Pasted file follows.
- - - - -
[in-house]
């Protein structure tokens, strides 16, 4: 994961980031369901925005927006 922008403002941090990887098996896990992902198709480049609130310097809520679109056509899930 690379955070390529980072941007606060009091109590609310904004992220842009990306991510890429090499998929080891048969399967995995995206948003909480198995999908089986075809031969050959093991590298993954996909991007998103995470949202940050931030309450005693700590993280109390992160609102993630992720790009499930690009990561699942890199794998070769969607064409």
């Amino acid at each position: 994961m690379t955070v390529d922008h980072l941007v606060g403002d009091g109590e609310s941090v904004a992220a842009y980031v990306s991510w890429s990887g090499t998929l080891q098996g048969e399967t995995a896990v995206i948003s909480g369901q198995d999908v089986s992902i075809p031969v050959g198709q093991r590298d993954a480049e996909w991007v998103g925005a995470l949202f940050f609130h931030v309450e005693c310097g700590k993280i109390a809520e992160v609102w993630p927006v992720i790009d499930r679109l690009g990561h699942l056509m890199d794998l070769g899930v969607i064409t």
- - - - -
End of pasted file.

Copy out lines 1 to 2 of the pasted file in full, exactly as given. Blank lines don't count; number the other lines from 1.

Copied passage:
[in-house]
């Protein structure tokens, strides 16, 4: 994961980031369901925005927006 922008403002941090990887098996896990992902198709480049609130310097809520679109056509899930 690379955070390529980072941007606060009091109590609310904004992220842009990306991510890429090499998929080891048969399967995995995206948003909480198995999908089986075809031969050959093991590298993954996909991007998103995470949202940050931030309450005693700590993280109390992160609102993630992720790009499930690009990561699942890199794998070769969607064409």